I think I'll probably stop talking about Facebook soon -- after a certain point, I'm going to be sufficiently detached from it that I won't know what I'm talking about. But this, I have to mention. Facebook's founder Mark Zuckerberg has said some scary things. In my Quitting Facebook post, I quote a line that almost perfectly captures Zuckerberg's egocentric approach to relevance: "A squirrel dying in front of your house may be more relevant to your interests right now than people dying in Africa."
He said something else recently, reports TechCrunch, that scares the crap out of me.
“we’re basically doing 1 billion queries a day and we’re not even trying. [...]Facebook is pretty uniquely positioned to answer the questions people have. At some point we’ll do it. We have a team working on it.”
He explained that users really do look to the social network to answer questions, such as where to eat sushi. This is what people want out of search, not a pile of results. “Search engines are really evolving to give you a set of answers, ‘I have a specific question, answer this question for me.’”
This isn't scary because it's bad to have a search engine that's really good at answering your question. That's Google's goal, and I fully support it. (Though I really hope they get even better about locking down ethical use of our personal information, and saving as little as possible while maintaining their product.)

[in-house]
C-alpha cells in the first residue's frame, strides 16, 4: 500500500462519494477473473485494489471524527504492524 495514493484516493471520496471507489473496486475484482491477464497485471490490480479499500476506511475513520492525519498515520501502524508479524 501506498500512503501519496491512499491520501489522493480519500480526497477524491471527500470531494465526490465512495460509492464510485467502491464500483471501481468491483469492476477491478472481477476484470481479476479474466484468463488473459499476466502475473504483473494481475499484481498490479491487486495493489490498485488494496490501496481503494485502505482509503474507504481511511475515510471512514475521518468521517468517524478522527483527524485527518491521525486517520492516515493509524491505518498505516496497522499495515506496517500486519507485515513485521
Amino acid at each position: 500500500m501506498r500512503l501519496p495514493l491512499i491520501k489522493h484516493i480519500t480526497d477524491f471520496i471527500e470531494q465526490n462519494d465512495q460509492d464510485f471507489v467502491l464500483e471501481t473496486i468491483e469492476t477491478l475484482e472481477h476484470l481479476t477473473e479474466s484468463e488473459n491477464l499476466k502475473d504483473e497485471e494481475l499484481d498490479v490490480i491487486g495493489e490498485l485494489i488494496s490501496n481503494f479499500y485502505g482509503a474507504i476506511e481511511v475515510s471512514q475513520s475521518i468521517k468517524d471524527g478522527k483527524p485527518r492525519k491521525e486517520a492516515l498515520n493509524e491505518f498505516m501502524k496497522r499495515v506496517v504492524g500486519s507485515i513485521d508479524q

It's scary because it's Facebook. It's scary because (a.) Facebook has the worst track record on privacy of any major company I'm aware of that's still in business, (b.) Facebook is continuing to try to take over the whole of its users' web experience, and (c.) I don't like the idea of a world where the majority of web users get their search results from a site that proactively steers them away from challenging or important information if it will make them feel bad.
I'm going to close out with a piece of advice that I've been giving a lot lately: Diversify your social network. I know that most people can't or aren't willing to take on the social costs of leaving Facebook. That's fine -- if you can, please do, but if you can't, just being active on some other social networks is enough. If Facebook doesn't dominate your online presence and your connection to your friends and family, it can't do any of the horrible things that I'm afraid it will do.
So find your friends on Tumblr, Reddit, Twitter, Google + or wherever else you want to try. You'll get exposed to different styles of different content streams, you'll find there are more ways to communicate with the people you care about than you had access to on your and their walls, and you'll never be faced with having to stay on Facebook because they're holding your friends hostage, or preventing your friends from leaving for fear of losing you.